19:16 You must not go about as a slanderer among your people. 1 You must not stand idly by when your neighbor’s life is at stake. 2 I am the Lord. 19:17 You must not hate your brother in your heart. You must surely reprove your fellow citizen so that you do not incur sin on account of him. 3 19:18 You must not take vengeance or bear a grudge 4 against the children of your people, but you must love your neighbor as yourself. 5 I am the Lord.
1 tn The term רָכִיל (rakhil) is traditionally rendered “slanderer” here (so NASB, NIV, NRSV; see also J. E. Hartley, Leviticus [WBC], 304, 316), but the exact meaning is uncertain (see the discussion in B. A. Levine, Leviticus [JPSTC], 129). It is sometimes related to I רָכַל (“to go about as a trader [or “merchant”]”; BDB 940 s.v. רָכַל), and taken to refer to cutthroat business dealings, but there may be a II רָכַל, the meaning of which is dubious (HALOT 1237 s.v. II *רכל). Some would render it “to go about as a spy.”
2 tn Heb “You shall not stand on the blood of your neighbor.” This part of the verse is also difficult to interpret. The rendering here suggests that one will not allow a neighbor to be victimized, whether in court (cf. v. 15) or in any other situation (see the discussion in B. A. Levine, Leviticus [JPSTC], 129).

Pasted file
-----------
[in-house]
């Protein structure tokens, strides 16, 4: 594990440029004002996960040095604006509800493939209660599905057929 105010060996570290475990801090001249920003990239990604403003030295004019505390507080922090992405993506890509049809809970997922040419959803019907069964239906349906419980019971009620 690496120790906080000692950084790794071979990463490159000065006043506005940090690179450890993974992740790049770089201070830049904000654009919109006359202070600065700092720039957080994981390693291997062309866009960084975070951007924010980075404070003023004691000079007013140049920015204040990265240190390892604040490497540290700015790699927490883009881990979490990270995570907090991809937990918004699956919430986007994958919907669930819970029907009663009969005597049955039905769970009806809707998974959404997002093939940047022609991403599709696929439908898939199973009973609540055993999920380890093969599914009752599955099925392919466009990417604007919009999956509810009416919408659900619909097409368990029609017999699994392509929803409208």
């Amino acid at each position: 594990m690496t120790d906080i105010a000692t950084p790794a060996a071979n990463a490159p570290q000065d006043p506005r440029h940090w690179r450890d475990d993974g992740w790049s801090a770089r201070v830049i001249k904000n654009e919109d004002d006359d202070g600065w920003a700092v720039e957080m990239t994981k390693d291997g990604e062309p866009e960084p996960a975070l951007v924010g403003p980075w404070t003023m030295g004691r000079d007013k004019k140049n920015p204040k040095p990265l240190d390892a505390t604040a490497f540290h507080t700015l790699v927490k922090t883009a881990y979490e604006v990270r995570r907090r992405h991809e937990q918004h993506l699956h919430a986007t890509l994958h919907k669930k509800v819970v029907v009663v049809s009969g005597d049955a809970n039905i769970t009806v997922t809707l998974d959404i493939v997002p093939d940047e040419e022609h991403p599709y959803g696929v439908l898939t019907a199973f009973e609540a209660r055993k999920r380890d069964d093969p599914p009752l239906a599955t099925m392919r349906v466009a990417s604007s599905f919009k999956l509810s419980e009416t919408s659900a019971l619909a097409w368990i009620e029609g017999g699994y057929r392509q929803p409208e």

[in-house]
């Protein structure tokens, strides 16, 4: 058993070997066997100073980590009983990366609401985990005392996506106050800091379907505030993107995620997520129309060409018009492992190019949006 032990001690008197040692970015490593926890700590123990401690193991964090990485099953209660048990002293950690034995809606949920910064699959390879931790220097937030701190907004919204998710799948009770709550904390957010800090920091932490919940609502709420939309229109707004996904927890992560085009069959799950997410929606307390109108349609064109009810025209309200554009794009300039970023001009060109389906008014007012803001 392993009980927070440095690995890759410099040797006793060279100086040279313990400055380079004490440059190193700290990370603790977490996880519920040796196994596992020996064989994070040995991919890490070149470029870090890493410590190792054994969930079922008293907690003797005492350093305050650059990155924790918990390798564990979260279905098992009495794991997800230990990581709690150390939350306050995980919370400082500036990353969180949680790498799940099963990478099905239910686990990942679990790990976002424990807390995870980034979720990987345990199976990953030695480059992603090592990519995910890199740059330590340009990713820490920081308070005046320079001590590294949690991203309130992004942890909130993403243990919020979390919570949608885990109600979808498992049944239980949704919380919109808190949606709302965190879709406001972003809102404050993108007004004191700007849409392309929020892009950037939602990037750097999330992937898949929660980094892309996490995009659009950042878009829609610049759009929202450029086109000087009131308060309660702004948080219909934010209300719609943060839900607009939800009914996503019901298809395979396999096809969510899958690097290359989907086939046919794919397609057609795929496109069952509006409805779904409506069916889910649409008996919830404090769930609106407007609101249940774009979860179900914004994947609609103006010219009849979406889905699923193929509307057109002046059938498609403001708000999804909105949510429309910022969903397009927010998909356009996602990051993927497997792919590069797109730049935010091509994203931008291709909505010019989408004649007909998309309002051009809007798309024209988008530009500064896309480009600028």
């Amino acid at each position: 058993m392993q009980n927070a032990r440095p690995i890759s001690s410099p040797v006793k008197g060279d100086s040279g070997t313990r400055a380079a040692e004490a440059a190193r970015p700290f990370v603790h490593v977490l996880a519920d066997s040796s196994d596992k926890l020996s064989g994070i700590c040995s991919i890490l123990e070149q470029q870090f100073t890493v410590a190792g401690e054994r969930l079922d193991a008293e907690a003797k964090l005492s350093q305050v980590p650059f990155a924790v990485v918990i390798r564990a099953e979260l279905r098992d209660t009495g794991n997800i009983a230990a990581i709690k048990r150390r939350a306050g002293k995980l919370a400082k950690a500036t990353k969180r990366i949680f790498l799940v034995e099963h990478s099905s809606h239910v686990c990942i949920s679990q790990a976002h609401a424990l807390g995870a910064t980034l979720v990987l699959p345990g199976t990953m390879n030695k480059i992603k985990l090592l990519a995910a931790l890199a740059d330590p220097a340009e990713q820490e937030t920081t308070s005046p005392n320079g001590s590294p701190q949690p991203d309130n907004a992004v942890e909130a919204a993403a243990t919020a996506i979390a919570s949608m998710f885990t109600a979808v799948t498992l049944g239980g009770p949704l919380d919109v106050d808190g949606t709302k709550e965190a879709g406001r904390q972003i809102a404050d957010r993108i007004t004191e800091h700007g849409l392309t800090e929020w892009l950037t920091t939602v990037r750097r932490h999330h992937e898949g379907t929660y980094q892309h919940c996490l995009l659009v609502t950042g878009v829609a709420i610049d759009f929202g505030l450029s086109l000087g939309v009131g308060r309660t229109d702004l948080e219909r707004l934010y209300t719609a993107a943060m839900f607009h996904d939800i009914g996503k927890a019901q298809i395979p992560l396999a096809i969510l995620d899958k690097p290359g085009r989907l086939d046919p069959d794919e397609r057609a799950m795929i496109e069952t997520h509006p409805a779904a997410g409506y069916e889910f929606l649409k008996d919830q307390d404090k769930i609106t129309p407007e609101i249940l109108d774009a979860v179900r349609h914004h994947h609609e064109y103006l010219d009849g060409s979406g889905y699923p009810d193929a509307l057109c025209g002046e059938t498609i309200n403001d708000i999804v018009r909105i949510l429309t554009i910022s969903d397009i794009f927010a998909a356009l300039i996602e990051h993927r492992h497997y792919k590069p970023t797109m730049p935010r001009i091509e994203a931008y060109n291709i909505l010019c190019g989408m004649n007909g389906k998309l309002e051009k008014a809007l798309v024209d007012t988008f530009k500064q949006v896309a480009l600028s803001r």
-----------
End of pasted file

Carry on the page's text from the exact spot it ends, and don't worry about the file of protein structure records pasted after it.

3 tn Heb “and you will not lift up on him sin.” The meaning of the line is somewhat obscure. It means either (1) that one should rebuke one’s neighbor when he sins lest one also becomes guilty, which is the way it is rendered here (see NIV, NRSV, NEB, JB; see also B. A. Levine, Leviticus [JPSTC], 129-30, and J. E. Hartley, Leviticus [WBC], 303, and the discussion on pp. 316-17), or (2) one may rebuke one’s neighbor without incurring sin just as long as he does not hate him in his heart (see the first part of the verse; cf. NASB, NAB).
4 tn Heb “and you shall not retain [anger?].” This line seems to refer to the retaining or maintaining of some vengeful feelings toward someone. Compare the combination of the same terms for taking vengeance and maintaining wrath against enemies in Nahum 1:2 (see J. E. Hartley, Leviticus [WBC], 305).
5 sn Some scholars make a distinction between the verb אָהַב (’ahav, “to love”) with the direct object and the more unusual construction with the preposition לְ (lamed) as it is here and in Lev 19:34 and 2 Chr 19:2 only. If there is a distinction, the construction here probably calls for direct and helpful action toward one’s neighbor (see the discussion in J. E. Hartley, Leviticus [WBC], 305, and esp. 317-18). Such love stands in contrast to taking vengeance or bearing a grudge against someone and, in NT terms, amounts to fulfilling the so-called “golden rule” (Matt 7:12).